Monday, November 18, 2019

general allegations of harm to Legalforce from TM scammer sufficed for Lexmark standing

Legalforce RAPC Worldwide P.C. v. Glotrade, No. 19-CV-01538-LHK, 2019 WL 6036618 (N.D. Cal. Nov. 14, 2019)

Legalforce “offers services including trademark preparation and prosecution, patent preparation and prosecution, copyright registration and counseling, international trademark and patent filings, and corporate formation and stock and equity structuring.” Mailer companies allegedly “use publicly available trademark filer information to send targeted ‘solicitations’ to...trademark applicants.” The “ ‘solicitations’ are constructed to [deceptively] make the trademark applicant believe that an official U.S. government agency or the [United States Patent & Trademark Office (“USPTO”) ] itself is sending a letter to them, raising fear among the unsuspecting public that they must pay large amounts of money or forfeit trademark rights.” These “Mailer Defendants” provide no real services and “result in no value to trademark owners.”

Defendant is allegedly one such “Mailer Defendant,” listing a Washington, D.C. address for its business, but actually located in Hungary. It allegedly sends out unsolicited offers and directs recipients to pay a $980 registration fee to have the recipients’ trademark (worthlessly) listed in its publication. The unsolicited offer is “deliberately constructed to deceive recipients into thinking the unsolicited offer is a bill so the recipient will send a check as a payment for something they think is already owed to protect a trademark.” Legalforce allegedly “has received over 40 unsolicited offers from [Defendant] in the past year, directed to both RACP’s clients and to individuals employed by RAPC.” It alleged that “significant business” was deceptively diverted, and that its business reputation was harmed because it “received inquiries from its clients confused about the unsolicited actions by the Mailer Defendants and worried that [Plaintiff’s] services to the clients were somehow deficient.” Legalforce alleged that it spent “valuable time and expenses to investigate the facts to appropriately advise its clients.”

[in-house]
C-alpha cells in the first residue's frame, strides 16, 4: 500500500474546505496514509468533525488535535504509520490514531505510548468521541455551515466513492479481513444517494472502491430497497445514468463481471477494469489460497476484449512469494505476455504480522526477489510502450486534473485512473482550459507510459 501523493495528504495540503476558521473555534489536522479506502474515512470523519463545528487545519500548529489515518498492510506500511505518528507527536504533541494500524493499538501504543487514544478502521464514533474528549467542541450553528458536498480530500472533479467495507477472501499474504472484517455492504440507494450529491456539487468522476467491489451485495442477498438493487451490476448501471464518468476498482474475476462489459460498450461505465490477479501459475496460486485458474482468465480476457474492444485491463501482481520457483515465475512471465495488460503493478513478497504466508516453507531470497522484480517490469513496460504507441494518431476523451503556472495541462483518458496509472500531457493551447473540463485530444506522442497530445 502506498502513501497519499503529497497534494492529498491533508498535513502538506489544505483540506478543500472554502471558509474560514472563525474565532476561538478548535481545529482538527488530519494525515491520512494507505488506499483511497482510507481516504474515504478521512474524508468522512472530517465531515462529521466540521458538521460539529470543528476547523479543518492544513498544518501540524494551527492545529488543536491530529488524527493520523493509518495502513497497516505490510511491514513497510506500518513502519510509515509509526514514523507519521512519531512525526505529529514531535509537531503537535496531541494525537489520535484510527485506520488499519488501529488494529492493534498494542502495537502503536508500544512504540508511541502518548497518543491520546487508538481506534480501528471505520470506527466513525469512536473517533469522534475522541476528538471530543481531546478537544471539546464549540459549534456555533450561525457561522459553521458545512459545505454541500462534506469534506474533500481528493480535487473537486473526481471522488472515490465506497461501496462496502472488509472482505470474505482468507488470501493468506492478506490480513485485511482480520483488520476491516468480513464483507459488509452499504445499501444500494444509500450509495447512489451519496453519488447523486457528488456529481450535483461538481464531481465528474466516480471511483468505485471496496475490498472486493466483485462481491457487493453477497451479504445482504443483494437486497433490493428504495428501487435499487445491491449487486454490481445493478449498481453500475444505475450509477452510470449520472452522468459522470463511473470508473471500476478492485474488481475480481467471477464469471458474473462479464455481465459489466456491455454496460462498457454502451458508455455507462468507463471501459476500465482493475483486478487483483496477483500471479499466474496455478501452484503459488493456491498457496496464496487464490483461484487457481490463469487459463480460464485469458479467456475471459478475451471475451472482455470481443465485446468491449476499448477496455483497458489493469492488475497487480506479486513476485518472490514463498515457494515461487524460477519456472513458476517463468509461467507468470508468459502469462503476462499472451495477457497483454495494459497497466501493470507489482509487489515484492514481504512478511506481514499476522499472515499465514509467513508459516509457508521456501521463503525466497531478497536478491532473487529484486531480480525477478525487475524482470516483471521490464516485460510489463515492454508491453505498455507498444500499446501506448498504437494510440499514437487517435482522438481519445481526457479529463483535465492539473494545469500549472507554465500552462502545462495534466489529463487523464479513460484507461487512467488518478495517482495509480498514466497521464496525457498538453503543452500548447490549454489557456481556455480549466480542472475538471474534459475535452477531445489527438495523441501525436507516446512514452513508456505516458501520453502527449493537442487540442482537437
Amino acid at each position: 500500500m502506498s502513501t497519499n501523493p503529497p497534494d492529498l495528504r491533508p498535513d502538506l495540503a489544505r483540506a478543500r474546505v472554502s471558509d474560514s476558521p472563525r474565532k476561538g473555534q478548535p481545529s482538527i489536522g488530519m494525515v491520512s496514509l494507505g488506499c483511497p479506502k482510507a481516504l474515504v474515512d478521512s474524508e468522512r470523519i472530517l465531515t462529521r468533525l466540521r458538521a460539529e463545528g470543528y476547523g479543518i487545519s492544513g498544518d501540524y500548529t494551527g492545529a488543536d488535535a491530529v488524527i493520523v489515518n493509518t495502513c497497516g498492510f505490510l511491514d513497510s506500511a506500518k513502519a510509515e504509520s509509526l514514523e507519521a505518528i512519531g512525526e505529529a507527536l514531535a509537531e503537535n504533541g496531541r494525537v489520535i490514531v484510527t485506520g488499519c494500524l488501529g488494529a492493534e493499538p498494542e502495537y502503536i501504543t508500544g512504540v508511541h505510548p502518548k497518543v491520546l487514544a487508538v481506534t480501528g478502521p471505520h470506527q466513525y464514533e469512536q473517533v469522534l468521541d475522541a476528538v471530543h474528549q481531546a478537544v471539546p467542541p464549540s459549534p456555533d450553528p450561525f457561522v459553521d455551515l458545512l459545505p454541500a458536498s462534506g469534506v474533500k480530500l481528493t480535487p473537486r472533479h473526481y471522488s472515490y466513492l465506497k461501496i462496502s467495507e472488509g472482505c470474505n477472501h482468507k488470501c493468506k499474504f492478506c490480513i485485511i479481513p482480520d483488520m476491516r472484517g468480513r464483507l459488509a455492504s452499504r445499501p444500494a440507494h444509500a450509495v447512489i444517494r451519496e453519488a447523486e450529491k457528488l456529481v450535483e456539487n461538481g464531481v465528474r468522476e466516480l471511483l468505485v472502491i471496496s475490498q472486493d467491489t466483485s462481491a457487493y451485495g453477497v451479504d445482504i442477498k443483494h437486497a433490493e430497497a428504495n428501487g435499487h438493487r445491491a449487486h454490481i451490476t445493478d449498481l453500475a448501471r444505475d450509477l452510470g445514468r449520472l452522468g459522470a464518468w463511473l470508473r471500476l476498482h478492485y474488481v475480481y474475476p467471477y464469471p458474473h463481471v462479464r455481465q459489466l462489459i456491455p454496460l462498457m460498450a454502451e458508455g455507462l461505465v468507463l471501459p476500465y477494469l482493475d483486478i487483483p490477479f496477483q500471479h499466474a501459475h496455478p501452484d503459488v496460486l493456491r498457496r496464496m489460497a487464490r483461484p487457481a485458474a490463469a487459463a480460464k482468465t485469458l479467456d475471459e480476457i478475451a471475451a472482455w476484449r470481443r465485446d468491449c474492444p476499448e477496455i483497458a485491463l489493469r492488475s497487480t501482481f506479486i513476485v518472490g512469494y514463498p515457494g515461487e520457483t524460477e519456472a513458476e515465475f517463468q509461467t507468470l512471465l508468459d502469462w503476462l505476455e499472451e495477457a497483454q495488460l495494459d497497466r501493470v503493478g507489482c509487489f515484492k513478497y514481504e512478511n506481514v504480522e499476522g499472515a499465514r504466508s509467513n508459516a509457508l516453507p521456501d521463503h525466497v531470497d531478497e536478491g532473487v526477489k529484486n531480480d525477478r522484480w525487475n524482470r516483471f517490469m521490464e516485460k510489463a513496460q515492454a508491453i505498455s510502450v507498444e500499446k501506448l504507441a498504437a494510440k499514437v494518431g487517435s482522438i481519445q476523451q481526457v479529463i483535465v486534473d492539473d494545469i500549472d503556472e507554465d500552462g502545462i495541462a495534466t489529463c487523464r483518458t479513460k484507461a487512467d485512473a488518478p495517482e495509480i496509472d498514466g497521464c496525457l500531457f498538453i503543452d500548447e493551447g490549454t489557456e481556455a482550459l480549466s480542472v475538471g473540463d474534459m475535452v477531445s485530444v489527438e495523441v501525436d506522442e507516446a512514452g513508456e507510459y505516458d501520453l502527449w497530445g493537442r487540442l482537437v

Legalforce sued for violation of the Lanham Act, California’s UCL and FAL, and intentional interference with prospective economic advantage. Although the court found no personal jurisdiction over the defendant, it did find Article III standing/Lexmark standing. The defendant conflated the two.

Under Lexmark, “allegations of lost sales and damage reputation” are sufficient to “give [a plaintiff] standing under Article III to press [a] false-advertising claim.” Legalforce’s allegations, while “admittedly general,” sufficiently alleged damage to its business reputation caused by the alleged false advertising.

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